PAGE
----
Flowers and showers

The flowers around here are bursting forth in an ecstatic springtime dance.

It began quietly enough in January, when tiny blooms began to appear on the wild rosemary bushes that dot the hillsides near where I live. This was good timing: I’ve learned that an infusion made with sprigs of rosemary—especially when there are flowers—is beneficial for the respiratory system, and about half the town had the flu this winter. And beyond that useful tidbit, the lovely periwinkle flowers brightened the landscape through the grey, windy days of winter.

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Late March saw wild iris and some tiny pink plants on my walks.

A few weeks ago, I went for a hike with some friends to see wild iris blooms. The iris weren’t as plentiful as my friends had seen in years past, but I thought it was pretty wonderful. White, yellow, and several shades of purple appeared throughout the landscape. We also saw the spiky buds of asphodel, a flower I’d never seen before. Fans of Harry Potter might remember “powdered root of asphodel” in connection with Professor Snape.

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An asphodel bud, and four weeks later, the blooms climbing a full stalk.

As spring approached, my friend Maryse offered to show me how to forage for wild asparagus, which is a perfectly wonderful way to spend an afternoon. Maryse has an eagle eye for the impossibly thin spikes, hiding in a tumble of myriad other plants. I found a grand total of seven spears, and the remainder of our healthy supply came from her. There was an abundance of other wildflowers, including a few unnamed things plus masses of grape hyacinths, which seem to be thought of as weeds around here. I love that sweet grape-y perfume (when I’m willing to get down on my belly for a sniff).

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A skillet full of wild asparagus, and a grape hyacinth pictured in front of a lichen-covered rock.

In the middle of this beautiful display of springtime, I headed to Paris for a long-planned visit to see family and friends, and this being Paris in the springtime, there was plenty of rain to be had. I have no patience for umbrellas; it’s just one more thing to carry and keep track of, plus it’s awkward to manage both a camera and an umbrella. But one afternoon, my friend Jamie and I were caught in a small cloudburst, and I got soaked; the next day I bought myself a nice small umbrella to use for the remainder of my stay in Paris. The French word for umbrella is parapluie, one of my favorite French words.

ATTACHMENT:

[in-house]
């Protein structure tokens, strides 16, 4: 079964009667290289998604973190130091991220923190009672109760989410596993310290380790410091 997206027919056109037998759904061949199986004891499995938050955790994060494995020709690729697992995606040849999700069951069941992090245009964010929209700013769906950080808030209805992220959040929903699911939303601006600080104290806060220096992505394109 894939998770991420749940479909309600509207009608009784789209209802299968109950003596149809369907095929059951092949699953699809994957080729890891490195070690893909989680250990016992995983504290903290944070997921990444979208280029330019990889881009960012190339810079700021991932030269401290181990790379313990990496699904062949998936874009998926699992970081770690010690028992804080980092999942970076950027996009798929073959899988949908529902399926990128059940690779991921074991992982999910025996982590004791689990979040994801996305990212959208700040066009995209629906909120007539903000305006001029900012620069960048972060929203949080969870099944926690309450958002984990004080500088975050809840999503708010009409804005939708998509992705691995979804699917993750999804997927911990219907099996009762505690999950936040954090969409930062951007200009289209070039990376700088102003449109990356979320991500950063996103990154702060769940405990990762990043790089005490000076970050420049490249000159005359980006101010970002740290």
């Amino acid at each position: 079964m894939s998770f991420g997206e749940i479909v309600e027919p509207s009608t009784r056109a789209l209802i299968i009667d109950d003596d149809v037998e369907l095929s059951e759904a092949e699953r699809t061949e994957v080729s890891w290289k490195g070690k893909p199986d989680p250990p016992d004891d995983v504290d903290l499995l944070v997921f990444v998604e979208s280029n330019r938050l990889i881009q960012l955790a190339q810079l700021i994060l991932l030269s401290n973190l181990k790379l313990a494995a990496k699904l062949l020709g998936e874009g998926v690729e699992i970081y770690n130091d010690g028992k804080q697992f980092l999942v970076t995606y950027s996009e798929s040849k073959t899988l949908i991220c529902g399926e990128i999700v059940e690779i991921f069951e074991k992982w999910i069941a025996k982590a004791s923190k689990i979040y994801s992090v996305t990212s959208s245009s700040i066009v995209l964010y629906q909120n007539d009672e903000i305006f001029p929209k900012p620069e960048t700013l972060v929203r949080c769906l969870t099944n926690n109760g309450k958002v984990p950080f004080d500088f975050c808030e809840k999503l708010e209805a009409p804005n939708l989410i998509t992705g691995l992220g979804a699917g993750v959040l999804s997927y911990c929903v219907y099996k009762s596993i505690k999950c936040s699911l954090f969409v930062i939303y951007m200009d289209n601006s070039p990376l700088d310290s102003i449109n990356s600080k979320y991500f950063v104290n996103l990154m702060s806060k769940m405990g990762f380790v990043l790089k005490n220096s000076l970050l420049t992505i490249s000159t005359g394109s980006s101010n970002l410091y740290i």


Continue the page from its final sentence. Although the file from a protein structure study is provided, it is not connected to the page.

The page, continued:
I returned to Bize in time for one exceptional day of rain. The river rose and people spoke of floods; rainwater came into my house via gaps in the ancient front door and windows. The power went out for most of a day, and it continued raining for several more days. I had the opportunity to get some more use out of my parapluie.

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The tumbling river near my home, and bright red umbrellas at a patio restaurant.

And suddenly one day, the sun succeeded in burning off the clouds, and spring really arrived. The trees are loaded with buds in deep pinks and whites. The grapevines are leafing out. Bugs have arrived, followed quickly by swallows. Birds are singing, flowers are everywhere.

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Lilacs—one of my very favorite garden flowers—and wisteria are perfuming the air and keeping the bees busy.

There is also an enthusiastic display of red these days; amongst the grasses, weeds and other plants, we’re seeing an abundance of red poppies. Most are of the usual color: a reddish-orange hue that might be called vermilion. Roadsides and fields and vineyards and anything else that is green is now speckled with small red dots. And every so often, there is one poppy of a deeper red hue. It’s a true, rich red that seems to be throwing its arms wide and shouting, “Pay attention to ME!”

Another of my favorite French words is coquelicot (poppy). It’s fun to say, and the flowers make me happy.

And that is a glimpse of the exuberant dance of springtime in the South of France!

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